You Brexit ... you fix it.

Author:Rock, Robert H.
Position:LETTER FROM THE CHAIRMAN - Political ideologies analysis - Column

In my column for last year's DIRECTORS & BOARDS Year in Review edition I recounted some of the adventures undertaken by my Book Club, including our visit to England in early 2015 for an "immersion" into the life and times of Sir Winston Churchill. One of the highlights was a meeting with Boris Johnson, who was finishing up his term as mayor of London. Enamored with Churchill, Johnson had just published his widely acclaimed book, The Churchill Factor.

Eloquent and erudite, though somewhat disheveled and, in his words, "shambolic," Johnson fancied himself a Churchillian politician who could turn the ship of state as easily as he could turn a phrase or turn a head. As one of the most visible and vocal leaders of the Brexit movement, Johnson had vigorously campaigned for Britain's departure from the European Union, stoking fear of globalization, anger over immigration, estrangement from elites, disdain for Brussels-based technocrats, and resentment with social liberalism. The Leave campaign hammered home that many Brits "had been left behind" because foreigners were taking away British jobs, welfare benefits and national identity. Britain needed "to take back control."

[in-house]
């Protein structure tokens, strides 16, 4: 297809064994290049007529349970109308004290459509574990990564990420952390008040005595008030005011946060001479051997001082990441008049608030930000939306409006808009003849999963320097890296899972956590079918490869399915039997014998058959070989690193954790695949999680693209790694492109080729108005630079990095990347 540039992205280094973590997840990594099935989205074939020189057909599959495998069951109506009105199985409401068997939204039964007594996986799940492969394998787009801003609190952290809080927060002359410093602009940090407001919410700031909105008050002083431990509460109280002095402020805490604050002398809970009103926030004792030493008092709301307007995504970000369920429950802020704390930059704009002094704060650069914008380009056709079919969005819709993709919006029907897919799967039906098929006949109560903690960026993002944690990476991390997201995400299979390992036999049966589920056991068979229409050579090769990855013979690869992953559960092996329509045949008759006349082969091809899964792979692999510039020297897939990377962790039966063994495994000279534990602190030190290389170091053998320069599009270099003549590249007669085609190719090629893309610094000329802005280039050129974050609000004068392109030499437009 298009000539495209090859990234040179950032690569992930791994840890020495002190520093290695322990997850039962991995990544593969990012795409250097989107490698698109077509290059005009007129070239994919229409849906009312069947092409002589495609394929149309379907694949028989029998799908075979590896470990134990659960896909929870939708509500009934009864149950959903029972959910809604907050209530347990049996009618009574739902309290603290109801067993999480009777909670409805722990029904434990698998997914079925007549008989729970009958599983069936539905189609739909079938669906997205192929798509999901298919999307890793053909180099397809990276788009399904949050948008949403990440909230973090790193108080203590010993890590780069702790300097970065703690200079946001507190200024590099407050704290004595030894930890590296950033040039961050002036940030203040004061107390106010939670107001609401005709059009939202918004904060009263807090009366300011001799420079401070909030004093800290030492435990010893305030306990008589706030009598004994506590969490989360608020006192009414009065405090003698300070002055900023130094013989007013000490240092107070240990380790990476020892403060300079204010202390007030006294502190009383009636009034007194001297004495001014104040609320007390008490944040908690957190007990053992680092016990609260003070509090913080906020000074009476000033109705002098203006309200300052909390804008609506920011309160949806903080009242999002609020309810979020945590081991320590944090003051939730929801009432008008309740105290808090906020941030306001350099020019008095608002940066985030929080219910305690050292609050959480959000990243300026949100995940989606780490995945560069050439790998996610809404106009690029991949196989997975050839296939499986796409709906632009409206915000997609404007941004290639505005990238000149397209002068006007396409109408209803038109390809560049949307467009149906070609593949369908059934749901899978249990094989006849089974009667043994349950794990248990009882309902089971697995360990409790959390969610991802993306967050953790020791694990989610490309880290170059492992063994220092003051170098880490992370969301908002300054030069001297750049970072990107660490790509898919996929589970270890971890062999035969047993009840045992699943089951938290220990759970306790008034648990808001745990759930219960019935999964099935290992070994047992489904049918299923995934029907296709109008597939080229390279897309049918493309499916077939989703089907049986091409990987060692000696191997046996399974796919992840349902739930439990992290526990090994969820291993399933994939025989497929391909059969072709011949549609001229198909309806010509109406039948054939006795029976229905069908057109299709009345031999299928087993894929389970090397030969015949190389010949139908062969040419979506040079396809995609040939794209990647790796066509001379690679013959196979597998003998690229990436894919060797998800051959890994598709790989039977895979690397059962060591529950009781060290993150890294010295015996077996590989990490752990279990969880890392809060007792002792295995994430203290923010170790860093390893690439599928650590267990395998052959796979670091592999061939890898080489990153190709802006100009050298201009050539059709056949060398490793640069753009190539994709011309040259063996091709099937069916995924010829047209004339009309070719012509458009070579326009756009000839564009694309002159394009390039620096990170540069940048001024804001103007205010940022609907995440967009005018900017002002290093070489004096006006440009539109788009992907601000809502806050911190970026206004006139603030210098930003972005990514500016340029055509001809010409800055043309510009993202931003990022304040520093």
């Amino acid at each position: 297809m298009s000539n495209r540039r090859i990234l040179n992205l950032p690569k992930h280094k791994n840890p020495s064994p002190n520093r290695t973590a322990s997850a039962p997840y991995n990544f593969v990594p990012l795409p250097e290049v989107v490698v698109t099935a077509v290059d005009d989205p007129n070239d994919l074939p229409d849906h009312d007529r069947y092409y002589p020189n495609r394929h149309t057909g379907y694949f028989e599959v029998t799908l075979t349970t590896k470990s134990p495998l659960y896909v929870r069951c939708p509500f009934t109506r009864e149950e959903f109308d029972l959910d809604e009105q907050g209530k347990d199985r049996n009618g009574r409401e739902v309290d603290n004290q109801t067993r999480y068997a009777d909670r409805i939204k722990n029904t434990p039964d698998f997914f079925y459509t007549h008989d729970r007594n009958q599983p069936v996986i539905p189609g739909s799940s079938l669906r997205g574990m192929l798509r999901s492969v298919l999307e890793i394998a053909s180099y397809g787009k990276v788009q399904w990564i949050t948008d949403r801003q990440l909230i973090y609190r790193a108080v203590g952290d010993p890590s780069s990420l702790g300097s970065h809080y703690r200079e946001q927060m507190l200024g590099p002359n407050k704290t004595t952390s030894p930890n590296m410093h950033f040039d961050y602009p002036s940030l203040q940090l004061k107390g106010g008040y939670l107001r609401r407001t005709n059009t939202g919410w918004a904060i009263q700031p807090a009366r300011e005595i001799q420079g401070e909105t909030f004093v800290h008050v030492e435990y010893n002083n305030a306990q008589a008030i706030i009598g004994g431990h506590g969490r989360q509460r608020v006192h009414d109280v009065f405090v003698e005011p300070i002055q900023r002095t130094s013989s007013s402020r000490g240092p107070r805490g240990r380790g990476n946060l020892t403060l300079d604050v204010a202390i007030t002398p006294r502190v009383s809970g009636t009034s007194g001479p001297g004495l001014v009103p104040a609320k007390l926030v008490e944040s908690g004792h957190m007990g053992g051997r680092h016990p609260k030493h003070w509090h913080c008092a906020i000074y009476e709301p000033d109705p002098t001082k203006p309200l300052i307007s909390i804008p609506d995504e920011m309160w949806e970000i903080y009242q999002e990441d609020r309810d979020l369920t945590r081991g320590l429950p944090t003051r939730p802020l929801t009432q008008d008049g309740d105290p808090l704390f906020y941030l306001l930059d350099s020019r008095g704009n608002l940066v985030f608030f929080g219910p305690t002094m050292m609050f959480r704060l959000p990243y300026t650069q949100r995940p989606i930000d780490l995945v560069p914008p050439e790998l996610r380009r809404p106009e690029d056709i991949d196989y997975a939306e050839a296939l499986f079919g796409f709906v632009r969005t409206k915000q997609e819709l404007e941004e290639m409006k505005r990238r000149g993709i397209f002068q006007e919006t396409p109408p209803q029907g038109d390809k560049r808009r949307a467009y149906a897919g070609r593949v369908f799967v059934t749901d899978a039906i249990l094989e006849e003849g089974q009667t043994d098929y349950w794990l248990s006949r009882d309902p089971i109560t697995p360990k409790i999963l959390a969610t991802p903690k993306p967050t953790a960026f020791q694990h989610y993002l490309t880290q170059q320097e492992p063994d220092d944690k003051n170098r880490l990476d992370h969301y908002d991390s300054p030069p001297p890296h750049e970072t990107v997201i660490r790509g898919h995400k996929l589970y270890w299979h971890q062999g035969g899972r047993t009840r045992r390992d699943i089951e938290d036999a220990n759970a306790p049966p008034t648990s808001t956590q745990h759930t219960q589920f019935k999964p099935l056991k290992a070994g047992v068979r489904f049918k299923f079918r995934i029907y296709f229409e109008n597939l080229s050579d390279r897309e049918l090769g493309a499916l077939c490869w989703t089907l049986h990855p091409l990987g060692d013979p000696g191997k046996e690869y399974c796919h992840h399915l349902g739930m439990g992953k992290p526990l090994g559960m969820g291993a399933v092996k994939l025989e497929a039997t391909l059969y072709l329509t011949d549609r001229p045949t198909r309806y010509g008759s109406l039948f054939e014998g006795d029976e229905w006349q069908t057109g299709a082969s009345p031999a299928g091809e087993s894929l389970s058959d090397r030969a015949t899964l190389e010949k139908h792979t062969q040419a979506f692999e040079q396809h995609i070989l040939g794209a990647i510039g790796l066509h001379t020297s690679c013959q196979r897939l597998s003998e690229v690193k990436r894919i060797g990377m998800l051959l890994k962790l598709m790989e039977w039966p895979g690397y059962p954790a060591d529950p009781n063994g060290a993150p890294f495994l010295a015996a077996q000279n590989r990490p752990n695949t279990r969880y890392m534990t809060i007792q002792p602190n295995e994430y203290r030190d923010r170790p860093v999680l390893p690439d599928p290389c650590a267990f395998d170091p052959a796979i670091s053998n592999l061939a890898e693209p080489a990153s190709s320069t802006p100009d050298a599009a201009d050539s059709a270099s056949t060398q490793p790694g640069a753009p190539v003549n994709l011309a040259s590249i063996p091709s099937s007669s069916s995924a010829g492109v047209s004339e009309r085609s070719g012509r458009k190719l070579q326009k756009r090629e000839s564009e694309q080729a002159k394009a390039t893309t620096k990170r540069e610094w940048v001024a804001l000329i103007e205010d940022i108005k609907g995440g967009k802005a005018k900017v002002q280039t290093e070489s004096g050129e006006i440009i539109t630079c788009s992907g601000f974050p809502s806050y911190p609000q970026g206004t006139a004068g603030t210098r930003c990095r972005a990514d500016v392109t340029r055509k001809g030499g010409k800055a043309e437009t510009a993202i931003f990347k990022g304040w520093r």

To the surprise of many pundits, politicians and pollsters, the Brexit campaign won. Turmoil quickly ensued. The British pound plunged to its lowest level in over three decades, London real estate values collapsed, the FTSE 250 plummeted, and the rating agencies stripped Britain of its top credit rating. David Cameron, never an enthusiast for the EU but who nonetheless campaigned vigorously to remain, resigned. The opposition Labour Party imploded. Johnson himself seemed to be caught by surprise, and within days of the referendum he renounced his intention to seek the leadership of the Conservative Party, a post he had un abashedly sought. As one of my Book Club members so...

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